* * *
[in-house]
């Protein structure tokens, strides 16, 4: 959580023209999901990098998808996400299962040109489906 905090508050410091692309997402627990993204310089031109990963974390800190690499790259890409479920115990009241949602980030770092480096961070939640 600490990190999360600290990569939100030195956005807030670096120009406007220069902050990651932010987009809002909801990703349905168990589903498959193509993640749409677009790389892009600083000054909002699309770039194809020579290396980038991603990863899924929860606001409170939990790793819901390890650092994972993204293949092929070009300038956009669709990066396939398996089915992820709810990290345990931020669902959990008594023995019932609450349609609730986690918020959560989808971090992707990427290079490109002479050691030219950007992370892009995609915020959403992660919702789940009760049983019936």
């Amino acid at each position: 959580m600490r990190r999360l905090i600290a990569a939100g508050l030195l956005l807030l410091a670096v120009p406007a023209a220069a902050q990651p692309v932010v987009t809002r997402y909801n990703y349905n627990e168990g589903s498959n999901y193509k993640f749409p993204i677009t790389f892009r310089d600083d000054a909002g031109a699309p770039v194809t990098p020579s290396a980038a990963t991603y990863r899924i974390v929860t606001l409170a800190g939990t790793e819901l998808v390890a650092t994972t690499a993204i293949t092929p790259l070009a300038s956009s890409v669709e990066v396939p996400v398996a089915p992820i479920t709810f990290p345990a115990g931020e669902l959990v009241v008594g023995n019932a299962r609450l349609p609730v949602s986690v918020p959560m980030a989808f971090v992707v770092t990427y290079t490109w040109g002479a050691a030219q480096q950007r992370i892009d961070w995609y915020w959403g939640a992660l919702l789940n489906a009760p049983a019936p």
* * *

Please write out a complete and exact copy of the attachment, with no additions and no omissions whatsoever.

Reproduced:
[in-house]
């Protein structure tokens, strides 16, 4: 959580023209999901990098998808996400299962040109489906 905090508050410091692309997402627990993204310089031109990963974390800190690499790259890409479920115990009241949602980030770092480096961070939640 600490990190999360600290990569939100030195956005807030670096120009406007220069902050990651932010987009809002909801990703349905168990589903498959193509993640749409677009790389892009600083000054909002699309770039194809020579290396980038991603990863899924929860606001409170939990790793819901390890650092994972993204293949092929070009300038956009669709990066396939398996089915992820709810990290345990931020669902959990008594023995019932609450349609609730986690918020959560989808971090992707990427290079490109002479050691030219950007992370892009995609915020959403992660919702789940009760049983019936």
């Amino acid at each position: 959580m600490r990190r999360l905090i600290a990569a939100g508050l030195l956005l807030l410091a670096v120009p406007a023209a220069a902050q990651p692309v932010v987009t809002r997402y909801n990703y349905n627990e168990g589903s498959n999901y193509k993640f749409p993204i677009t790389f892009r310089d600083d000054a909002g031109a699309p770039v194809t990098p020579s290396a980038a990963t991603y990863r899924i974390v929860t606001l409170a800190g939990t790793e819901l998808v390890a650092t994972t690499a993204i293949t092929p790259l070009a300038s956009s890409v669709e990066v396939p996400v398996a089915p992820i479920t709810f990290p345990a115990g931020e669902l959990v009241v008594g023995n019932a299962r609450l349609p609730v949602s986690v918020p959560m980030a989808f971090v992707v770092t990427y290079t490109w040109g002479a050691a030219q480096q950007r992370i892009d961070w995609y915020w959403g939640a992660l919702l789940n489906a009760p049983a019936p």